The book of Acts describes how the Holy Spirit baptized all of the early Jesus followers – men and women alike – and gave them the miraculous gifts of prophecy, speaking in tongues and preaching an epic sermon that leads to 3000 people accepting Jesus as their Saviour and receiving eternal life. It’s dramatic, it’s fantastic and it’s very supernatural.
Pentecost is repeatable – we can also experience the baptism of the Holy Spirit and be equipped with His miraculous gifts to spread the word about eternal life in Jesus. Pentecostals have always emphasized this: they often talk about preaching the “Full Gospel” – both salvation and Spiritual baptism – and the early Pentecostals said that they had restored the “Apostolic Faith”.
Had they, though? (more…)
Baptized with Fire
To be baptized with water is awesome, but to be baptized with fire is even awesomer. John the Baptist, who really knew baptism, said: “I baptize you with water. But one who is more powerful than I will come, the straps of whose sandals I am not worthy to untie. He will baptize you with the Holy Spirit and fire.” (Lk 3:16)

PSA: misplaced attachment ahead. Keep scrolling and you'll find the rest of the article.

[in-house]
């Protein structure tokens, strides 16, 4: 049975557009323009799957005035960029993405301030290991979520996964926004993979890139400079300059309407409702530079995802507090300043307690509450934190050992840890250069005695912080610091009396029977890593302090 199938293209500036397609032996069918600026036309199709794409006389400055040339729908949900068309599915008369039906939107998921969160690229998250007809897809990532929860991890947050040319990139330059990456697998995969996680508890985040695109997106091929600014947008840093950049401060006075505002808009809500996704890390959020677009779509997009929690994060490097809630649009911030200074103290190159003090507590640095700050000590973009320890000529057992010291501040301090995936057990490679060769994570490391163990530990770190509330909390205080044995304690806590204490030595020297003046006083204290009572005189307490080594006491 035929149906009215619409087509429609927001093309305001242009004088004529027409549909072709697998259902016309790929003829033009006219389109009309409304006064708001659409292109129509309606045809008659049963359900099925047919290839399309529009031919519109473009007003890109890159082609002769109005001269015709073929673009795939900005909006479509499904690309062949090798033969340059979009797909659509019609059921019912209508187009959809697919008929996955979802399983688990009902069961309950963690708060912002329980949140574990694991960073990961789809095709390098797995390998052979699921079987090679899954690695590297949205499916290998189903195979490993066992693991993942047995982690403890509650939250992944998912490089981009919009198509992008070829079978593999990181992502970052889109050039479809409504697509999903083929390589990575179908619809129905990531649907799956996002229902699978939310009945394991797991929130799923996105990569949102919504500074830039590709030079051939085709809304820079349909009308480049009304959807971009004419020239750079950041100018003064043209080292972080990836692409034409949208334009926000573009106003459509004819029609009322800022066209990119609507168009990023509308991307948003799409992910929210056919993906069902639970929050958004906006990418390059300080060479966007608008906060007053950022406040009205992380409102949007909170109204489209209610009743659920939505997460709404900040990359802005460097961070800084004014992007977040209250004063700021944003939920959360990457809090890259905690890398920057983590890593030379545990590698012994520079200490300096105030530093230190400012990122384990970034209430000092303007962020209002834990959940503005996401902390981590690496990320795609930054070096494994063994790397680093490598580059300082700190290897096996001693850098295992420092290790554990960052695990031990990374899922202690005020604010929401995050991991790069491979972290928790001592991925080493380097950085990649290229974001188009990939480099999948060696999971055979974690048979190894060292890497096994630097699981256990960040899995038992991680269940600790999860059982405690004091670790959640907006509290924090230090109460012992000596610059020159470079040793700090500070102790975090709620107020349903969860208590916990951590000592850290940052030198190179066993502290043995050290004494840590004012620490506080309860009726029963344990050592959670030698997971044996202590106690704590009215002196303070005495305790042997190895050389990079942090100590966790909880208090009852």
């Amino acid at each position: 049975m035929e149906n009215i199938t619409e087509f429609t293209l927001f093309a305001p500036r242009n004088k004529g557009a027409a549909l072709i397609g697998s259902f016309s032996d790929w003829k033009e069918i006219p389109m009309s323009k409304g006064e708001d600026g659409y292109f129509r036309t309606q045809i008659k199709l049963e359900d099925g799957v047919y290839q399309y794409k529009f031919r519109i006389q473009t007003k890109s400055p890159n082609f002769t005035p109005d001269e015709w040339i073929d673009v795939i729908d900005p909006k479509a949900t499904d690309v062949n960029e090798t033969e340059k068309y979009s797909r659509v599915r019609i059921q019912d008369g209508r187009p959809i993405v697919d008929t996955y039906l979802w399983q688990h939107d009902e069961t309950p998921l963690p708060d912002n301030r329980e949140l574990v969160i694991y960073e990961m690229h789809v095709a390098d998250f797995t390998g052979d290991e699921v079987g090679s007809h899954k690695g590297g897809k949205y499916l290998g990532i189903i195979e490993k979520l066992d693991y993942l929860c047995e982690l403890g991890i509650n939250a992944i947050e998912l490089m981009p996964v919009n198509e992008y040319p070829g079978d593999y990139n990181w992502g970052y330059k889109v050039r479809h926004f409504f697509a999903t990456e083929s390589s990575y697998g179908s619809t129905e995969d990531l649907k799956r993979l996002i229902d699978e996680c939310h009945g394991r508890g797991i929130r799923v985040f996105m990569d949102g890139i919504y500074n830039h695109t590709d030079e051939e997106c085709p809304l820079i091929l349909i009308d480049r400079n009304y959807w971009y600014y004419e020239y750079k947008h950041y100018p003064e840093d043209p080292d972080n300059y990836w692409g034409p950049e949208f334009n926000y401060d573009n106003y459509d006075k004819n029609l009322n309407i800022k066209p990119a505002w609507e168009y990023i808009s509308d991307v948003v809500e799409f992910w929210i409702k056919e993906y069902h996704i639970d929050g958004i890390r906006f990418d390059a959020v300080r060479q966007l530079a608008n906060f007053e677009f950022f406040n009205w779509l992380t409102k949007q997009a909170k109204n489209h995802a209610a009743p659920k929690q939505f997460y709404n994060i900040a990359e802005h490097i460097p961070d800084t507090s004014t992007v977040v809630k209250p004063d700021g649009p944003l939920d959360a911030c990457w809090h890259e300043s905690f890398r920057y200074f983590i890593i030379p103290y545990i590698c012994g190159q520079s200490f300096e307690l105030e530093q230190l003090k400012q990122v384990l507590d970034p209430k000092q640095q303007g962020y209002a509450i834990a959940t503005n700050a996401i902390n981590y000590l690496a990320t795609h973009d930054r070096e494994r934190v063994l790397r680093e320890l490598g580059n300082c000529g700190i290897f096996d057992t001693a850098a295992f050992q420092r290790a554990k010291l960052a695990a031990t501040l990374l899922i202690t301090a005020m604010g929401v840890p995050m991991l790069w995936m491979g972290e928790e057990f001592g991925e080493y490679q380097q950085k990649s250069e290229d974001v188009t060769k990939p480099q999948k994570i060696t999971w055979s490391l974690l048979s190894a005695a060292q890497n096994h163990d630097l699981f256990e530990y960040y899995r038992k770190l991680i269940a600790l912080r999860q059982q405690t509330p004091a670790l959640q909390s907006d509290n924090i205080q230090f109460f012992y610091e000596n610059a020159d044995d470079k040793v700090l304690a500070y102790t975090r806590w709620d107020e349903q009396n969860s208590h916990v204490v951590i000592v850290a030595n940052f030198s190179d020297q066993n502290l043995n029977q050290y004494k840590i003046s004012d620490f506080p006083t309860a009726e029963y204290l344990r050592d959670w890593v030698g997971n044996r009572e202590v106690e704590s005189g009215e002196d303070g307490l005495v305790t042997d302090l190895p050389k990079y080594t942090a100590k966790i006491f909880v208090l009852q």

Who could this be? Spoiler alert: It’s Jesus. Before He levitated up to Heaven, He told His disciples:
Do not leave Jerusalem, but wait for the gift my Father promised, which you have heard me speak about.For John baptized with water, but in a few days you will be baptized with the Holy Spirit… you will receive power when the Holy Spirit comes on you; and you will be my witnesses (Acts 1:4-5, 8)
And this happened ten days later:
When the day of Pentecost came, they were all together in one place. Suddenly a sound like the blowing of a violent wind came from heaven and filled the whole house where they were sitting. They saw what seemed to be tongues of fire that separated and came to rest on each of them. All of them were filled with the Holy Spirit and began to speak in other tongues as the Spirit enabled them. (Acts 2:1-4)
What a Truly Pentecostal Church Looks Like